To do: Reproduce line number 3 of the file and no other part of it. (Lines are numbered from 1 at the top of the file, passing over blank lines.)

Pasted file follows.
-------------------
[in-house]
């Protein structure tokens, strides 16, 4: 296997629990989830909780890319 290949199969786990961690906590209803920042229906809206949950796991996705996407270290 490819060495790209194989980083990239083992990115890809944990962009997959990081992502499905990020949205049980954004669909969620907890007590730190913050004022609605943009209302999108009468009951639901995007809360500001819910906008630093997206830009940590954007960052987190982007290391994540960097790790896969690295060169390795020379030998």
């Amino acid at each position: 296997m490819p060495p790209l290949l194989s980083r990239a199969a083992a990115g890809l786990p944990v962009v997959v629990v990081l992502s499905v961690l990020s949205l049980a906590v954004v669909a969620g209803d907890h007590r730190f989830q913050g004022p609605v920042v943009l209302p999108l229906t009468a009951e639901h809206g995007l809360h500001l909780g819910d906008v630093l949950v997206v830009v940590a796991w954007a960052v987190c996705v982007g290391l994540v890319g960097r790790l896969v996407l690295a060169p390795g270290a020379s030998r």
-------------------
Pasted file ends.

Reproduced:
């Amino acid at each position: 296997m490819p060495p790209l290949l194989s980083r990239a199969a083992a990115g890809l786990p944990v962009v997959v629990v990081l992502s499905v961690l990020s949205l049980a906590v954004v669909a969620g209803d907890h007590r730190f989830q913050g004022p609605v920042v943009l209302p999108l229906t009468a009951e639901h809206g995007l809360h500001l909780g819910d906008v630093l949950v997206v830009v940590a796991w954007a960052v987190c996705v982007g290391l994540v890319g960097r790790l896969v996407l690295a060169p390795g270290a020379s030998r």